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Guadalajara’s culture has always formed its great masters and artistic movements without the need to seek fame outside of Jalisco or emulate the art scene of Mexico City. During the twentieth century a tight-knit design community established the Jalisciense capital’s reputation as a domestic and international destination for artists and designers.

Beginning in the late 1940s, the Modernism movement gained strength in Guadalajara, the second-largest city in Mexico, with the founding of the School of Architecture in 1948 by Ignacio Díaz Morales. During the school’s initial years, European immigrants including German photographer Marianne Gast and her husband Mathias Goeritz mentored students, and taught the Bauhaus method, the “Vorkurs,” a preliminary course focused on “learning by doing.” This pedagogy was compelling for local artists and creators and sustained Modernism’s thriving momentum in the Mexican city for the following decades, although local figures at the forefront of Jalisco’s Modernist architecture preceded this period, such as Pedro Castellanos Lambley and Julio de la Peña Lomelín.

Within the art scene, the establishment of art collectives in the ‘90s like Guillermo Santamarina’s Corpus Callosum gave rise to a potent search for community and camaraderie within Guadalajara. When artists from Mexico City began exhibiting in Paris, los Jaliscienses were fine at home, continuing their practice and perfecting their technique. On the other hand, throughout the ‘90s prominent New York galleries attended contemporary art fairs in Guadalajara, such as the cutting-edge fair Expoarte, in search of new talent.

Today, Guadalajara continues to vibrate with a scene of creators that follows its rhythm and its genre, whether in textile art, sculpture, ceramics, jewelry, or furniture. This was palpable in the second edition of Salón Cosa, a “gathering of contemporary objects” made up of thirteen creators living and working in Guadalajara which took place from Oct. 27–31, 2021

“[These creatives] will open our vision to new horizons, to a free and exceptional territory. A territory whose deeply traditional roots are now reinvented,” said the show’s curators Mario Ballesteros and Daniela Elbahara.

After the success of the first Salón, which took place in May 2021 in the former model workshop of the Luis Barragán House and Studio in Mexico City, Salón Cosa GDL set up shop on the ninth floor of the Bellwort Hotel — formerly Edificio Rosales, designed by de la Peña Lomelín in 1967.

 

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Among the creatives was Aldo Álvarez Tostado, who for the second time showed “Escena de Potrero.” In a kind of provocation, Álvarez Tostado returns Barragán’s spirit to his much more conservative place of origin with a pair of belts and a saddle engraved with phrases taken from the Grindr dating app. The equestrian work alludes to the tension between machismo and queerness, especially around the life and work of the architect Barragán.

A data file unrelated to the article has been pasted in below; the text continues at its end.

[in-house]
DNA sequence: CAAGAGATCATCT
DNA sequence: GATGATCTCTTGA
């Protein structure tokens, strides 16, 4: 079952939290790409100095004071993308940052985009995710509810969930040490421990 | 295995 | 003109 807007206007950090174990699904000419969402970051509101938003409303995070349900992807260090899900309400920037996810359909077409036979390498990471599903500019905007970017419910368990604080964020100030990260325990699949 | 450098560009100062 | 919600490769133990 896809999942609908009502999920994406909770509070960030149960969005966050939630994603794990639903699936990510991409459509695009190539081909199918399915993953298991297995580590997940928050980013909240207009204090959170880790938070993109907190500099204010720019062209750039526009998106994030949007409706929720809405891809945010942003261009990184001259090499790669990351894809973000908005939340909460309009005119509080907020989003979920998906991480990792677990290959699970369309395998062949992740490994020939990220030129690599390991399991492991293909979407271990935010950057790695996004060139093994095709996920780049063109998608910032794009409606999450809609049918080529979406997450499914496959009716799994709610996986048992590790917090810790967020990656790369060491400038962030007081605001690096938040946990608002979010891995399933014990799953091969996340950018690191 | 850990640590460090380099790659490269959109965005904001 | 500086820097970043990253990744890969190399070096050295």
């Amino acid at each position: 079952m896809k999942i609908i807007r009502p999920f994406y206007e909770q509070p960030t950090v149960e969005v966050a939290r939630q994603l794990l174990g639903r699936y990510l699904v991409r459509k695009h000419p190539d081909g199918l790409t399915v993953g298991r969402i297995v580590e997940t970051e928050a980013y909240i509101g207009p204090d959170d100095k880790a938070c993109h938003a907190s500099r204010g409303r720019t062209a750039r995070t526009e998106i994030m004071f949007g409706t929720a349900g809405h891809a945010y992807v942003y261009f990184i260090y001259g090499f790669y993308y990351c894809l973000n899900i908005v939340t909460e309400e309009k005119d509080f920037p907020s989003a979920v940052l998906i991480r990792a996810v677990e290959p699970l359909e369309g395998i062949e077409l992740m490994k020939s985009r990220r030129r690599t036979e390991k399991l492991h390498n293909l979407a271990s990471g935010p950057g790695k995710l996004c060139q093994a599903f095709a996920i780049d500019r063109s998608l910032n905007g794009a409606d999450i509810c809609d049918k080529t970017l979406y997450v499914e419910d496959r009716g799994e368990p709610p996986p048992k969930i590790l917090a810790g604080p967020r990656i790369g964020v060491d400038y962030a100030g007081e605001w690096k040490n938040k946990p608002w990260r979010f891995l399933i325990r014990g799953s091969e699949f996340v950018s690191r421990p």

Following along these provocative lines is the work of Renata Petersen, who works with hand-painted ceramics expressing female desire and who on this occasion presented “This Dick Ain’t Free,” a text in fused glass.

 

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Ballesteros and Elbahara propose a new art exhibition format that is inclusive, accessible, and open to dialogue, one mixing “complexity and contradiction, high with low, business with pleasure, sense and shock, celebration and community-creation.” Utilitarian items or collectible designs, including the colored tripod lamps by Marcelo Suro or the hand and wall mirrors by Alejandro García-Contreras, are examples that range from the minimal to the peculiar and eccentric.

While some experimented with new scales and proportions, like the textile designers Julia and Renata Franco with their “Mosquito Net Dress” towering in the center of the room, others like Ricardo Luévanos, transformed their art for the first time into a utilitarian object. His 3D-printed and hand-painted “It Felt Like Crashing Into the Sun” pendant lamp, is a continuation of his understanding of human and animal anatomy.

 

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Antonio Zaragoza and Kenia Filippini from Liberal Youth Ministry (LYM) who are possibly the most important designers in the luxury streetwear scene worldwide, designed a backpack printed in 3D and painted by hand with 13,000 Swarovski crystals applied by hand. While the upholstered wool benches designed by Peca Studio and the breast-like “Biznaga” vessels by Chamula Hecho a Mano, as well as their blue wardrobe, “Tritón” — in collaboration with Pablo Pajarito and Antonio Medrano — were another example of Guadalajara’s creative expression, one that will not be slowing down anytime soon.

The third iteration is already on its way and is set to open during Art Week in Feb. 2022 in CDMX.